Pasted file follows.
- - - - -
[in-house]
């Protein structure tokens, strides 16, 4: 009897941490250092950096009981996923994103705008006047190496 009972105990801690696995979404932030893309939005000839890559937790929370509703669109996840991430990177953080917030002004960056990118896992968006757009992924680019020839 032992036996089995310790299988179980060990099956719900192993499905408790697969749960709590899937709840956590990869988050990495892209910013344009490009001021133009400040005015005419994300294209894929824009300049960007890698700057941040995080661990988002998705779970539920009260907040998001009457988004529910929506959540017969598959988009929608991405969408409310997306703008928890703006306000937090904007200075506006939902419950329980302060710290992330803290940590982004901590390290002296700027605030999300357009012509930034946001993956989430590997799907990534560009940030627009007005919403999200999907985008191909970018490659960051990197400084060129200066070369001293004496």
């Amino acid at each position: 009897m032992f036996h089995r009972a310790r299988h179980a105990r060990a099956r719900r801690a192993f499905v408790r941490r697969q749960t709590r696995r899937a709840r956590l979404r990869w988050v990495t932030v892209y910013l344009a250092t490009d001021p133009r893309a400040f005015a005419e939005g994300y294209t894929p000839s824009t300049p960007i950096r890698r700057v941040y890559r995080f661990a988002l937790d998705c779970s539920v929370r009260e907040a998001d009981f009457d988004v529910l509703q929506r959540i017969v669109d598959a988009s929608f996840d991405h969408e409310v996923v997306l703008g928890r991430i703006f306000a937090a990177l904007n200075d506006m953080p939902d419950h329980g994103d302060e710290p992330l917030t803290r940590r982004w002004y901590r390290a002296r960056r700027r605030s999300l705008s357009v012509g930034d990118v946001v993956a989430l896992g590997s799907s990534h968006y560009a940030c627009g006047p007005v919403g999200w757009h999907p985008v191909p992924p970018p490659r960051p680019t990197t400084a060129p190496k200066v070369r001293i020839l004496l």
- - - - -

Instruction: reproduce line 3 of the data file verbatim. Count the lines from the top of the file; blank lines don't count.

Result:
């Amino acid at each position: 009897m032992f036996h089995r009972a310790r299988h179980a105990r060990a099956r719900r801690a192993f499905v408790r941490r697969q749960t709590r696995r899937a709840r956590l979404r990869w988050v990495t932030v892209y910013l344009a250092t490009d001021p133009r893309a400040f005015a005419e939005g994300y294209t894929p000839s824009t300049p960007i950096r890698r700057v941040y890559r995080f661990a988002l937790d998705c779970s539920v929370r009260e907040a998001d009981f009457d988004v529910l509703q929506r959540i017969v669109d598959a988009s929608f996840d991405h969408e409310v996923v997306l703008g928890r991430i703006f306000a937090a990177l904007n200075d506006m953080p939902d419950h329980g994103d302060e710290p992330l917030t803290r940590r982004w002004y901590r390290a002296r960056r700027r605030s999300l705008s357009v012509g930034d990118v946001v993956a989430l896992g590997s799907s990534h968006y560009a940030c627009g006047p007005v919403g999200w757009h999907p985008v191909p992924p970018p490659r960051p680019t990197t400084a060129p190496k200066v070369r001293i020839l004496l």